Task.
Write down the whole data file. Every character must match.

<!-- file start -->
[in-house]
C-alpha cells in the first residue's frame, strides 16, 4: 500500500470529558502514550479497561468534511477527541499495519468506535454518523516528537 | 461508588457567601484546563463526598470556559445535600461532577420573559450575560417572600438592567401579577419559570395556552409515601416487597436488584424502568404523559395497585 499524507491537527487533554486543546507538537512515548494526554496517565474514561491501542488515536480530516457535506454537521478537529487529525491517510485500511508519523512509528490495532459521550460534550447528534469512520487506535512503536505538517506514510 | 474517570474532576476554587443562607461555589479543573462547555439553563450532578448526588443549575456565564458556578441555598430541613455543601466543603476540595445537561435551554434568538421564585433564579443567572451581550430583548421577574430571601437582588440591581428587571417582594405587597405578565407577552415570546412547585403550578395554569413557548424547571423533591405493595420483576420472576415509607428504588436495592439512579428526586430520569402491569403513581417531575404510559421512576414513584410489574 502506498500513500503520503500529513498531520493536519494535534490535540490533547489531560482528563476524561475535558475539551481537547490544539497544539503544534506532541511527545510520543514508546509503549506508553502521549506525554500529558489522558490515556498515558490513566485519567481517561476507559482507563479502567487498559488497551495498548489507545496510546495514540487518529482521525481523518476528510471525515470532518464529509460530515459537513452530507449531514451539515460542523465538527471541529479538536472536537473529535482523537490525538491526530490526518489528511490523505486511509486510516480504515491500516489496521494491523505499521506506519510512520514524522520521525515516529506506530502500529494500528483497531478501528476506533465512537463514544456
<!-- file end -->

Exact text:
[in-house]
C-alpha cells in the first residue's frame, strides 16, 4: 500500500470529558502514550479497561468534511477527541499495519468506535454518523516528537 | 461508588457567601484546563463526598470556559445535600461532577420573559450575560417572600438592567401579577419559570395556552409515601416487597436488584424502568404523559395497585 499524507491537527487533554486543546507538537512515548494526554496517565474514561491501542488515536480530516457535506454537521478537529487529525491517510485500511508519523512509528490495532459521550460534550447528534469512520487506535512503536505538517506514510 | 474517570474532576476554587443562607461555589479543573462547555439553563450532578448526588443549575456565564458556578441555598430541613455543601466543603476540595445537561435551554434568538421564585433564579443567572451581550430583548421577574430571601437582588440591581428587571417582594405587597405578565407577552415570546412547585403550578395554569413557548424547571423533591405493595420483576420472576415509607428504588436495592439512579428526586430520569402491569403513581417531575404510559421512576414513584410489574 502506498500513500503520503500529513498531520493536519494535534490535540490533547489531560482528563476524561475535558475539551481537547490544539497544539503544534506532541511527545510520543514508546509503549506508553502521549506525554500529558489522558490515556498515558490513566485519567481517561476507559482507563479502567487498559488497551495498548489507545496510546495514540487518529482521525481523518476528510471525515470532518464529509460530515459537513452530507449531514451539515460542523465538527471541529479538536472536537473529535482523537490525538491526530490526518489528511490523505486511509486510516480504515491500516489496521494491523505499521506506519510512520514524522520521525515516529506506530502500529494500528483497531478501528476506533465512537463514544456